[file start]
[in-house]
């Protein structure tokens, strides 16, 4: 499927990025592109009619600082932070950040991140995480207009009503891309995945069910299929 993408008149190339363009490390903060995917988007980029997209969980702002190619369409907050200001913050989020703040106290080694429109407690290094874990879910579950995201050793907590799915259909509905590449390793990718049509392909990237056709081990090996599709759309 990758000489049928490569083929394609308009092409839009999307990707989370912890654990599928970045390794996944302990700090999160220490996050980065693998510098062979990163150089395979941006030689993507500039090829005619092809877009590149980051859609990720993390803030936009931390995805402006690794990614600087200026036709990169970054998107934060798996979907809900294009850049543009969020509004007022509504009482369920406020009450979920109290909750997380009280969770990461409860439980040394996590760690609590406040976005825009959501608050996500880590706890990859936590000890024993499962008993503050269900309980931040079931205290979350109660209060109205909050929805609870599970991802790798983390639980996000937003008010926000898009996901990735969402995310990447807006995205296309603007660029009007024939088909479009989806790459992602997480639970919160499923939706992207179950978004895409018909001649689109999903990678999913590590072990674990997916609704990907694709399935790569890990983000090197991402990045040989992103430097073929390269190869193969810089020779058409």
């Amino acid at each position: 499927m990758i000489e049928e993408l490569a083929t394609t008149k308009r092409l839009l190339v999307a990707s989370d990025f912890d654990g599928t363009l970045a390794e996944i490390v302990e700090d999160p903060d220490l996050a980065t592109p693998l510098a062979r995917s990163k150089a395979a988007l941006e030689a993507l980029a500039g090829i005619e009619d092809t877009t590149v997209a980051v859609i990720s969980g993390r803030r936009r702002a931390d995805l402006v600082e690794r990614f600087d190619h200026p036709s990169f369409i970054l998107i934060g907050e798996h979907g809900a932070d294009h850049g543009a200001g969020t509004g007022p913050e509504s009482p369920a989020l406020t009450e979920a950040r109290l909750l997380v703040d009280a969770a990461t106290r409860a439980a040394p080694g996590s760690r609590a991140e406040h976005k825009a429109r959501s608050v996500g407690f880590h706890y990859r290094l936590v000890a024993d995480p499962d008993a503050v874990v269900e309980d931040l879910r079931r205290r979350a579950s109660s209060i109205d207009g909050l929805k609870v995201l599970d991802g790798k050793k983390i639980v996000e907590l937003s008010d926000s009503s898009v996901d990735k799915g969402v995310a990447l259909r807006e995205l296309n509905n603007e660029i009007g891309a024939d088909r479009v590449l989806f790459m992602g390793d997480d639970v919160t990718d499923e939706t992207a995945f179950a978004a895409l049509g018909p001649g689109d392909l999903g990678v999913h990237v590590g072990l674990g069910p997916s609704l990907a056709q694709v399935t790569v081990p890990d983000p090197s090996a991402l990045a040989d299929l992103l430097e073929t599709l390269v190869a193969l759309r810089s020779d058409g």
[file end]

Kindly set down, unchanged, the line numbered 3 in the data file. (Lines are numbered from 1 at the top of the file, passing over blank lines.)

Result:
């Amino acid at each position: 499927m990758i000489e049928e993408l490569a083929t394609t008149k308009r092409l839009l190339v999307a990707s989370d990025f912890d654990g599928t363009l970045a390794e996944i490390v302990e700090d999160p903060d220490l996050a980065t592109p693998l510098a062979r995917s990163k150089a395979a988007l941006e030689a993507l980029a500039g090829i005619e009619d092809t877009t590149v997209a980051v859609i990720s969980g993390r803030r936009r702002a931390d995805l402006v600082e690794r990614f600087d190619h200026p036709s990169f369409i970054l998107i934060g907050e798996h979907g809900a932070d294009h850049g543009a200001g969020t509004g007022p913050e509504s009482p369920a989020l406020t009450e979920a950040r109290l909750l997380v703040d009280a969770a990461t106290r409860a439980a040394p080694g996590s760690r609590a991140e406040h976005k825009a429109r959501s608050v996500g407690f880590h706890y990859r290094l936590v000890a024993d995480p499962d008993a503050v874990v269900e309980d931040l879910r079931r205290r979350a579950s109660s209060i109205d207009g909050l929805k609870v995201l599970d991802g790798k050793k983390i639980v996000e907590l937003s008010d926000s009503s898009v996901d990735k799915g969402v995310a990447l259909r807006e995205l296309n509905n603007e660029i009007g891309a024939d088909r479009v590449l989806f790459m992602g390793d997480d639970v919160t990718d499923e939706t992207a995945f179950a978004a895409l049509g018909p001649g689109d392909l999903g990678v999913h990237v590590g072990l674990g069910p997916s609704l990907a056709q694709v399935t790569v081990p890990d983000p090197s090996a991402l990045a040989d299929l992103l430097e073929t599709l390269v190869a193969l759309r810089s020779d058409g």